As the variety, number and creativity of cyberattacks proliferate, one thing is becoming clearer every day for CISOs, business executives and board members: Maintaining the status quo in cybersecurity defense strategies is a losing proposition. Organizations simply can’t hire enough security analysts, expand their Security Operations Centers fast enough or update policies sufficiently to reduce their cyber risks.
The question is now shifting from “how do we keep up?” to “how do we get ahead?” And to do that, organizations need to up their commitment to artificial intelligence and machine learning.
Already, AI and ML have become an essential part of many organizations’ cybersecurity frameworks. Research indicates that investments in AI/ML for cybersecurity use cases will grow by more than 30% on a compound annual basis by 2025, at which time global investments will approach a gaudy $35 billion.
And why not? AI/ML acts as a force-multiplier in an era when data sets are exploding due to the massive growth of unstructured data, particularly driven by tens of billions of connected endpoints embodied in the Internet of Things phenomenon. For cybersecurity applications such as identity and access management, intrusion detection/prevention, network behavior anomaly analysis, and advanced persistent threats, AI/ML algorithms can be extremely effective in detecting, preventing, and remediating problems.
But it’s important not to get carried away with the massive publicity surrounding AI/ML, and to be wary of the potential for misplaced expectations. AI/ML is currently deeply entrenched in what is generally referred to as the “hype cycle” of new technologies–offering great promise but not yet meeting the market’s outsized expectations. Oh, it will get there, but business leaders should be careful not to see AI/ML as their panacea for cybersecurity risk management.
“The No. 1 driver for machine learning is the proliferation of enormous amounts of data, and the need for that data to be cleaned and properly classified,” according to Naveen Zutshi, chief information officer at Palo Alto Networks. “Most machine learning algorithms are useless if they don’t have access to different classifications of data sets. That’s why we built a data lake–to help combine more and more data from telemetry, and to make it easier to build data models.”
Zutshi also noted that ML’s limitations for cybersecurity include the fact that it is “dealing in probabilities; it’s not deterministic, which you really need for cybersecurity. In most cases, ML algorithms, by themselves, don’t have full certainty whether you’re dealing with malware or which kind, only that there’s a high probability of something.”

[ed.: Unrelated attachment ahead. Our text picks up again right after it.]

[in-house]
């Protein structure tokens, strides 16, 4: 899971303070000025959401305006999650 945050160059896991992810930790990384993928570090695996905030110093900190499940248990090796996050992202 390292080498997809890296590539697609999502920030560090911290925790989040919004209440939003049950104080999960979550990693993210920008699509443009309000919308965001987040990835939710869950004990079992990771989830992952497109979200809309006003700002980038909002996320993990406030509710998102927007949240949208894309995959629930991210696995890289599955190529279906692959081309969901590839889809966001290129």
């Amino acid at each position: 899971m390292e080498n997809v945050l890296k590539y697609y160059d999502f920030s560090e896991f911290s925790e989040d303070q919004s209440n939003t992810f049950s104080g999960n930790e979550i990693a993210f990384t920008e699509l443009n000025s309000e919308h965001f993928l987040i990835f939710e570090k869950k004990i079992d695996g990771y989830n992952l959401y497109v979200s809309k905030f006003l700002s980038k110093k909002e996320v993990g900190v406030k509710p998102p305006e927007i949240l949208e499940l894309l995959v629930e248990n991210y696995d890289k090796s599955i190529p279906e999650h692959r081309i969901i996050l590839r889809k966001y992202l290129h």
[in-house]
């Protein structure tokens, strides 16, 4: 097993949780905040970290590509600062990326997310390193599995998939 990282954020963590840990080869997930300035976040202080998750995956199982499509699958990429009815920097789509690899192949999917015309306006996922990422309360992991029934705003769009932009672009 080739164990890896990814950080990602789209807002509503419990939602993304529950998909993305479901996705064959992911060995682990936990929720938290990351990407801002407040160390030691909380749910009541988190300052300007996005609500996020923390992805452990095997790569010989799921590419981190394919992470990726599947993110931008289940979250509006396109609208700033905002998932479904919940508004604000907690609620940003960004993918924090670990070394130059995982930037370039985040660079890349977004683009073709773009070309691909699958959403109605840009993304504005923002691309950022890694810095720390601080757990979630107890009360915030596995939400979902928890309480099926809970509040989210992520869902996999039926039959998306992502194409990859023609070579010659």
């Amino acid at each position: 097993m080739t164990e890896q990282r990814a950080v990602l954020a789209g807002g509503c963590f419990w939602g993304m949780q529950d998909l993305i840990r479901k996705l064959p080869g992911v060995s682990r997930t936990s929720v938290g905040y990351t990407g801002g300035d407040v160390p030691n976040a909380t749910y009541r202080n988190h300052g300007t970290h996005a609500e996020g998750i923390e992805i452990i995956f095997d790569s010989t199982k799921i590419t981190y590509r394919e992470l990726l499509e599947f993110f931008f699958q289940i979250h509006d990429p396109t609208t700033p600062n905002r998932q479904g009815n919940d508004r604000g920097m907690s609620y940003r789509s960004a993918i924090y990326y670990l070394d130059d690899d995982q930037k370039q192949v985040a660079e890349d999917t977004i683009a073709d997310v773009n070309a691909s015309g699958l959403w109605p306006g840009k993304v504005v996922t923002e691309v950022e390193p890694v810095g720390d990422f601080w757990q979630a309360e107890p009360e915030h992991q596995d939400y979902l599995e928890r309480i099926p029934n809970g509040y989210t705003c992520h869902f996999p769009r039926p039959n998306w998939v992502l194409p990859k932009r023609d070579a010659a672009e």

Still, ML brings some very powerful benefits to cybersecurity process in areas such as phishing. Even organizations with strong anti-phishing defenses are likely to have their employees click on bad links 3% to 6% of the time. ML, however, has shown the ability to get those percentage way down, often very close to zero. “If you tie machine learning algorithms to hardware keys or tokens, you have a very powerful combination to combat phishing,” according to Zutshi.
Another area where ML can really help: Attacks built around evading signature-based controls on endpoints. Using algorithms can buttress those controls with stronger authentication and more reliable user identification.
Still, at the end of the day, AI and machine learning are simply tools—powerful, high-potential tools, to be sure, but tools just the same. C-suite executives and board members really shouldn’t spend a lot of their valuable time inquiring into the types of tools their CISO is employing in the SOC; they just need to ask the fundamental questions that AI/ML is supposed to help answer.
After all, business leaders really want to know if the CISO has an updated, modernized, and reliable insider threat program, or if incidences of phishing attempts are increasing or decreasing. Machine learning can help address those issues.
Just don’t fall victim to the hype around AI and ML. It’s not going to eliminate your need for a smart set of security analysts, a well-resourced SOC, or a visionary CISO. But it will be a great complement to your existing cybersecurity assets.